My mother had a difficult job, as did most women of that era. She was expected to do the shopping, make meals, clean the house, and raise the kids, making sure were bathed, clothed, did our homework and were properly disciplined. She was the one who attended PTA meetings and took us to the doctor.
Dad’s job was to bring home the paycheck. Yes, he worked his rear end off, often leaving before sunup and returning home after my sister and I were in bed. When we did see him, he would be in his chair in the living room, exhausted, while Mom continued to work.
I don’t mean to imply that Dad was an absentee father–he did his share of raising us kids–but it was Mom who was the dominant physical and moral presence.
When Linda and I were older, she took on a full-time job to help save for our college, spending her lunch hours managing the books at Dad’s business.
She could have done so much more with her life. She was smart, well-read, a graceful writer, expressed primarily in long letters she wrote to friends, a talented cook and seamstress. She was also a flaming red-headed beauty, with a temper to match. My sister and I both think that she was probably frustrated by the limitations imposed on her both by the societal expectations of the day and by our our limited economic resources.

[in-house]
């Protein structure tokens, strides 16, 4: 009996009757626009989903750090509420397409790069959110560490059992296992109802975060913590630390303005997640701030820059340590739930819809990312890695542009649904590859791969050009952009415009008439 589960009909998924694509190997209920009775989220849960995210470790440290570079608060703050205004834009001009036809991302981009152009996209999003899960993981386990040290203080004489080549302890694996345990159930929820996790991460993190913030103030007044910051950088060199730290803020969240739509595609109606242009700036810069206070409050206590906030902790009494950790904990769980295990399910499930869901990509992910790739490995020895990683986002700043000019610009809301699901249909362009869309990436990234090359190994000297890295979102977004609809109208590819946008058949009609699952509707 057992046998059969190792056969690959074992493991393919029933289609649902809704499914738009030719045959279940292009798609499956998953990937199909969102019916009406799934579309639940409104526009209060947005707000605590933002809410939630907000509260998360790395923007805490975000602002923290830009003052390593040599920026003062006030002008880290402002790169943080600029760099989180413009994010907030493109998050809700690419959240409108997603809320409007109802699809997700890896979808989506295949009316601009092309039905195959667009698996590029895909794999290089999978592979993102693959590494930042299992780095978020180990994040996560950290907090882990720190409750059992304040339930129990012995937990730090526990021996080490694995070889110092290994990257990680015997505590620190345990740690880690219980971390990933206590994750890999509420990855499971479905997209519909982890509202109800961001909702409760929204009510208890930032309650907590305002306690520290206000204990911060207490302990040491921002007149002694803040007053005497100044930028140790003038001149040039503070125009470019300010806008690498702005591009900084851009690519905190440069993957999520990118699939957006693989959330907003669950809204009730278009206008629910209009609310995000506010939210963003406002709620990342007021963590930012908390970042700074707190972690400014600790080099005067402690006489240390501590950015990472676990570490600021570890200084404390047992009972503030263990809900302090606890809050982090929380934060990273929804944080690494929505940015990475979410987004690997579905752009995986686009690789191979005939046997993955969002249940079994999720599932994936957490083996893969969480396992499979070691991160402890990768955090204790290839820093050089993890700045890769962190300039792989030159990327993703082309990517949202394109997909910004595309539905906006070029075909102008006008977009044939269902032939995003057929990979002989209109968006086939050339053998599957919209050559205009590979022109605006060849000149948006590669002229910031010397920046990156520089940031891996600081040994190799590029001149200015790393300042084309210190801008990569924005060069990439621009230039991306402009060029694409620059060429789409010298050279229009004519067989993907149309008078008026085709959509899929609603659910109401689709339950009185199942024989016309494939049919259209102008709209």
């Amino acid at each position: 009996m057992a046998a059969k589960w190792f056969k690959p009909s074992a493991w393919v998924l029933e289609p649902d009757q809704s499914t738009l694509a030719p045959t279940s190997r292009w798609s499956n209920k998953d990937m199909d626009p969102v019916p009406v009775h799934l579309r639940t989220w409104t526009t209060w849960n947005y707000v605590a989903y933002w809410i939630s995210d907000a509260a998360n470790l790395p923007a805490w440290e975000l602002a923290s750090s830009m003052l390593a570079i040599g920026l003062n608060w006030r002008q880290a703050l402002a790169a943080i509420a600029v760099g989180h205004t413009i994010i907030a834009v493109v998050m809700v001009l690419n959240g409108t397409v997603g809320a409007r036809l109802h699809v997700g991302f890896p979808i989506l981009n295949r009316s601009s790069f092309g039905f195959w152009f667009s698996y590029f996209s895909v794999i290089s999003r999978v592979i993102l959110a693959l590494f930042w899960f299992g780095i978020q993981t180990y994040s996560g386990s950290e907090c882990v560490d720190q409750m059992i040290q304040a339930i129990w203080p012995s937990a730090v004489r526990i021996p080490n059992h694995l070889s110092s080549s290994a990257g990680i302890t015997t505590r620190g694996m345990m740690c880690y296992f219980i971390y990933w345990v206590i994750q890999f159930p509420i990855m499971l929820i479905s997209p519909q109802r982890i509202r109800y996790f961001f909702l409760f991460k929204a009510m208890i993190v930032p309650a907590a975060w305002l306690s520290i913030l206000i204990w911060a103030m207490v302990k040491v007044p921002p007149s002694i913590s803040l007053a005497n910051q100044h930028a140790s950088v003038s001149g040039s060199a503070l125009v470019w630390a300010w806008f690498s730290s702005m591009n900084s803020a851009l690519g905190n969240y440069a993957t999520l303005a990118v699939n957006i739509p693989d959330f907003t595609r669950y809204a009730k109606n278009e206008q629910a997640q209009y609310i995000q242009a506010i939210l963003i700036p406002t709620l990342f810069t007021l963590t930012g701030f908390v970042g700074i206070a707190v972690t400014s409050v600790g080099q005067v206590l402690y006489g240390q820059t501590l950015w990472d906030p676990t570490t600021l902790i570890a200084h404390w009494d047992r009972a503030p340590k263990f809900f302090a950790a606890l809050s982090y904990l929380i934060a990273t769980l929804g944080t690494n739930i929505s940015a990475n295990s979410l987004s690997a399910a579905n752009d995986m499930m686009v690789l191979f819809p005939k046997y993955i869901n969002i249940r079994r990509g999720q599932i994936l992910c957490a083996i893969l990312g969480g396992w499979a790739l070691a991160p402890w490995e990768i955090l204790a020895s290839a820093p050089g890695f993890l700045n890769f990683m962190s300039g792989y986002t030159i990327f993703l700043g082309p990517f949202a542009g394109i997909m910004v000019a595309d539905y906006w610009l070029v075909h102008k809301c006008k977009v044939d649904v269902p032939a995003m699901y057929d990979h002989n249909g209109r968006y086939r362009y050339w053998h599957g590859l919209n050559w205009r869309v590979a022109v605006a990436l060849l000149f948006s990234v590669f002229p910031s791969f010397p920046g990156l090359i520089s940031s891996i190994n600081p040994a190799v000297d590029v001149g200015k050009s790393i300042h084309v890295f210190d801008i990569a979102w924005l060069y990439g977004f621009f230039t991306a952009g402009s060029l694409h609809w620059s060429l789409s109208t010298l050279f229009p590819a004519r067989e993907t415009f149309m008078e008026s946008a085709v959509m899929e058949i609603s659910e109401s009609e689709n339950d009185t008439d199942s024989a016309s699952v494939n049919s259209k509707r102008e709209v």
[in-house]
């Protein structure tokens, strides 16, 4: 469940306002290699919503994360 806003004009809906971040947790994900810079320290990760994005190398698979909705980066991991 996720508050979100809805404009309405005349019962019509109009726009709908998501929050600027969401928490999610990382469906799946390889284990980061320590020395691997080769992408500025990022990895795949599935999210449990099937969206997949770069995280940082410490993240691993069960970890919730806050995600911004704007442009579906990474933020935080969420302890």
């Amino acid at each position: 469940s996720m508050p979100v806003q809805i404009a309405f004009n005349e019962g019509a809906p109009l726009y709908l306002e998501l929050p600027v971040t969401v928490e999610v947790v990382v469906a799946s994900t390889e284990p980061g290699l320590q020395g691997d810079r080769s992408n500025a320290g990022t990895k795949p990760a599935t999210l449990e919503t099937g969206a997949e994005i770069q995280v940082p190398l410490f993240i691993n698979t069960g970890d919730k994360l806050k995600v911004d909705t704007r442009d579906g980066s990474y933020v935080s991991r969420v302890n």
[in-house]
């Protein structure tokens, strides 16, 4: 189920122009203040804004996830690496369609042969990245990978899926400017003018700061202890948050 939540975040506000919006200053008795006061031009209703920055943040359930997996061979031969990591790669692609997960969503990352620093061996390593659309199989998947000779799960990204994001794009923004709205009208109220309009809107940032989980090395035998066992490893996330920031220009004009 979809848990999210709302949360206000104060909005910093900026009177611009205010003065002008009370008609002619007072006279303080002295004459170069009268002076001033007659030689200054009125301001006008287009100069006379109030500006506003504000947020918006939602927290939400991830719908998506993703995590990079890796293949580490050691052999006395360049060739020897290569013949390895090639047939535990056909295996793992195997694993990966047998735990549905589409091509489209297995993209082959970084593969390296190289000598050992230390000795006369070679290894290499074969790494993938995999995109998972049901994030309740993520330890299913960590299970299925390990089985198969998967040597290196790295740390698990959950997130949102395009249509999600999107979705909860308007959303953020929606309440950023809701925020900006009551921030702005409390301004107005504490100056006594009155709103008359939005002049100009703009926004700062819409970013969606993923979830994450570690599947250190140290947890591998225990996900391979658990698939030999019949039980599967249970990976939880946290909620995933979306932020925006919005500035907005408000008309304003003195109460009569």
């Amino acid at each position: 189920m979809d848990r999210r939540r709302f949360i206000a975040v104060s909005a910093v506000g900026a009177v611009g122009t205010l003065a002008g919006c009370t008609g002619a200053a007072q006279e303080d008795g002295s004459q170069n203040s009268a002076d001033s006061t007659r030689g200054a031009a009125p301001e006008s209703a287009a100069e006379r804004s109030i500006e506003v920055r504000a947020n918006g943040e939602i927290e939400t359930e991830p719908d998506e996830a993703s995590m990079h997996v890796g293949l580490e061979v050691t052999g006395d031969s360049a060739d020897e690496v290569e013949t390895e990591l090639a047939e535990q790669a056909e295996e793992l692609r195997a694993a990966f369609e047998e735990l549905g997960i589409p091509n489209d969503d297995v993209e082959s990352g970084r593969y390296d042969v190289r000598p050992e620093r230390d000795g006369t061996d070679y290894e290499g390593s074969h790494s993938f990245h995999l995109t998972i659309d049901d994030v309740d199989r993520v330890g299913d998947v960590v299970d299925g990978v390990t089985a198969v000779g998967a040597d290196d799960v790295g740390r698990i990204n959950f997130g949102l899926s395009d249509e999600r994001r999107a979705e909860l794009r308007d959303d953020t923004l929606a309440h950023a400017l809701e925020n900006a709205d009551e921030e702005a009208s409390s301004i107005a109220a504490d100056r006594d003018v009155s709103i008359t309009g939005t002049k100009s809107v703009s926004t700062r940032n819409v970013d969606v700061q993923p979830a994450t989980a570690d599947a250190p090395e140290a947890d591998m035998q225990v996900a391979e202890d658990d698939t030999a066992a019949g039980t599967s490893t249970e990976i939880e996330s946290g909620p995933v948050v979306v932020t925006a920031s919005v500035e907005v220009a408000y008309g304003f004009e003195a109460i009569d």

I don’t think she ever got over leaving a much more cosmopolitan life in Ohio, where she grew up, for the more conservative and less sophisticated world of Waco, Texas. Linda and I used to imagine her living a bohemian existence in Greenwich Village, communing with artists and poets instead of playing mah-jong with the ladies.
But she made the most of her situation. I never heard her complain. She made friends easily, both in Waco and anywhere else she had been, and kept them her entire life. She loved my father passionately and did her best by her children.
She was imaginative and inventive. She had a way of making the simplest things fun. Holidays were always an excuse for her to tap her creative energy. Somehow, we always got gifts every day of Hanukkah, even when money was scarce. What she couldn’t buy, she made. She was much in demand at the synagogue for her baking skills and her ability to decorate the otherwise drab social hall for special events. The Halloween costumes she conjured out of scraps of cloth and cardboard and tinfoil were genuine works of art.
When I showed a small talent as an artist, she encouraged me in every way she could, with lessons and whatever art supplies we could afford. I was never short of paper to draw on.
She died much too young, of cancer in 1982. She lived long enough to know and love my wife, but was denied the pleasure of being a grandmother, a job I think she would have heartily embraced. My children are much the poorer for not having her in their lives.
I hope that I’m able, within the limitations of these little Sleeper Ave. stories, to keep her memory alive, to give her her due, to give my children at least a glimpse of what they’ve missed.
On this Mother’s Day, here’s to you, Mom. Thank you for everything.